Long-term psychological distress in breast cancer survivors and their matched controls: A cross-sectional studyAccord-Maass, S., Boerman, L., Verhaak, P., Du, J., de Bock, G. H. & Berendsen, A., Dec-2019, In : Maturitas. 130, p. 6-12 7 p.
Research output: Contribution to journal › Article › Academic › peer-review
Introduction: Breast cancer survivors often experience psychological distress shortly after diagnosis. Long-term psychological effects, however, have not been clearly demonstrated.
Methods: This cross-sectional cohort study included 350 breast cancer survivors and 350 age-matched and general-practitioner-matched women. The median follow-up was 10 years. Using logistic regression we compared breast cancer survivors with controls on having (severe) symptoms of depression and/or anxiety, as measured with the Hospital Anxiety and Depression Scale. In multivariable logistic regression, we adjusted the results for a history of depression or prescription of antidepressants.
Results: Larger proportions of breast cancer survivors experienced symptoms of depression (10.6%) compared with controls (4.9%) and symptoms of anxiety (18.6%) compared with controls (16.3%). The odds of symptoms of depression (OR 2.3, 95%CI 1.3-4.2), severe symptoms of depression (OR 3.3, 95%CI 1.1-10.3) and severe symptoms of anxiety (OR 2.1, 95%CI, 1.1-4.0) were significantly higher for breast cancer survivors than for controls, even after adjusting for history of depression or prescription of antidepressants. No significant difference was seen for mild symptoms of anxiety.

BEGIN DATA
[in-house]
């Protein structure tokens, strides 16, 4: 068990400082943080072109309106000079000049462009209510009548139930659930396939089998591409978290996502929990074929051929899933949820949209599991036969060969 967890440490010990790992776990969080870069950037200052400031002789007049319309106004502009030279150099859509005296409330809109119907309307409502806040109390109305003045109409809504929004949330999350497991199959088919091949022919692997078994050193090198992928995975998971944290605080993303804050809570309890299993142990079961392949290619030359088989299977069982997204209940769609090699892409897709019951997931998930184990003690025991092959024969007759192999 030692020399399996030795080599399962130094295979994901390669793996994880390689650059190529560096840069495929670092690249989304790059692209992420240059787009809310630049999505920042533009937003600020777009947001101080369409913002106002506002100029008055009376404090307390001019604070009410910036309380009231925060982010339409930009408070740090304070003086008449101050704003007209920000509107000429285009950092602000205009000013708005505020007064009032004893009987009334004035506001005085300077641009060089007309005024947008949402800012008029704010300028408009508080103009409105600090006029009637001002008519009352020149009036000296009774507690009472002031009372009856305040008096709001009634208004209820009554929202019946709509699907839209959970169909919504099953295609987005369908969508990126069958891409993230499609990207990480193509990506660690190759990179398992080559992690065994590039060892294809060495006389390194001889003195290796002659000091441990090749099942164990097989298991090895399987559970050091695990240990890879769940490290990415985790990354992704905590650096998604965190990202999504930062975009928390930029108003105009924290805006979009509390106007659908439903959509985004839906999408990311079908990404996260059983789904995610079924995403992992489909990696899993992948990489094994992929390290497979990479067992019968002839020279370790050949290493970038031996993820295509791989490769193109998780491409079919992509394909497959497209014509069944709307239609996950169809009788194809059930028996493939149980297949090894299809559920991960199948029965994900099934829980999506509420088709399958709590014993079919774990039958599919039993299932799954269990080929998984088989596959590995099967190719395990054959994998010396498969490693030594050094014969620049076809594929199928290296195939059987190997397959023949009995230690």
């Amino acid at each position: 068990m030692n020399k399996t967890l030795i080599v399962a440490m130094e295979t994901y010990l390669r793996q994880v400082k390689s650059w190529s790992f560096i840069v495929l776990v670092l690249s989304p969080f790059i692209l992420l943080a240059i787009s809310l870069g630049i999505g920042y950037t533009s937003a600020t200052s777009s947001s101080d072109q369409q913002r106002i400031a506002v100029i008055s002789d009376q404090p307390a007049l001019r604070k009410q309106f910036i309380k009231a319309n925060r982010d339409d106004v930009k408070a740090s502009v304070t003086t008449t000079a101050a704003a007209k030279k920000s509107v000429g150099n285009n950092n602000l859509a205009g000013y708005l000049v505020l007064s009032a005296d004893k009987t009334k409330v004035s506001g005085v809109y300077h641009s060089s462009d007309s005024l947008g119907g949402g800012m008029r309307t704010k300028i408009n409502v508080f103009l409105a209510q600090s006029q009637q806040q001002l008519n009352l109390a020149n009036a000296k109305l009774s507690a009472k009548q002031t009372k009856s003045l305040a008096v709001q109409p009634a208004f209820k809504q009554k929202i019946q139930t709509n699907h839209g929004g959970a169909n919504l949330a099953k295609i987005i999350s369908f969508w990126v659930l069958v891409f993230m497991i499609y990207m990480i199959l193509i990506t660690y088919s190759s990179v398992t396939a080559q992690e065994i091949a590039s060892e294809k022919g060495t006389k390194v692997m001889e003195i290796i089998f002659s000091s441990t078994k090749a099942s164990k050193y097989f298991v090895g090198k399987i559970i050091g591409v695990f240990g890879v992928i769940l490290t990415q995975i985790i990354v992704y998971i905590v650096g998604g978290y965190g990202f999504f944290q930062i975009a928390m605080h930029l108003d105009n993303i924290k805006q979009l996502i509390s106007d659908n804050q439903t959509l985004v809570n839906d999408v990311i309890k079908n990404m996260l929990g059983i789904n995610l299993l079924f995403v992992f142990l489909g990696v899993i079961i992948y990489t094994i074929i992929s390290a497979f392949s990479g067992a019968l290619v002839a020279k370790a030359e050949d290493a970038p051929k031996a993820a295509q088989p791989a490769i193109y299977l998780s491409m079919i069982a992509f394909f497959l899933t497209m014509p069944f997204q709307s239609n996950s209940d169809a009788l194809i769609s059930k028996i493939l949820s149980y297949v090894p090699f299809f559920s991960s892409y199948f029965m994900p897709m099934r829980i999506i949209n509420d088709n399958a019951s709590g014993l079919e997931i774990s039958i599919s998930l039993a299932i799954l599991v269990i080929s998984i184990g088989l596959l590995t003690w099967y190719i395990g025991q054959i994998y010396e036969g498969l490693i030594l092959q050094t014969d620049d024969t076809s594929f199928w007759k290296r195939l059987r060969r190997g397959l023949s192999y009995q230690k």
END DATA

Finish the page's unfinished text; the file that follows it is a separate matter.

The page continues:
Conclusions: Breast cancer survivors have an increased risk of symptoms of depression, including severe symptoms, and severe symptoms of anxiety compared with controls, for up to at least 10 years after diagnosis.
|Number of pages||7|
|Publication status||Published - Dec-2019|
- Breast neoplasms, Cross-sectional studies, Long-term adverse effects, Survivors, Primary health care, Depression, Anxiety, QUALITY-OF-LIFE, DEPRESSION SCALE HADS, HOSPITAL ANXIETY, PRIMARY-CARE, PREVALENCE, ASSOCIATION, SYMPTOMS, FATIGUE, GENDER, WOMEN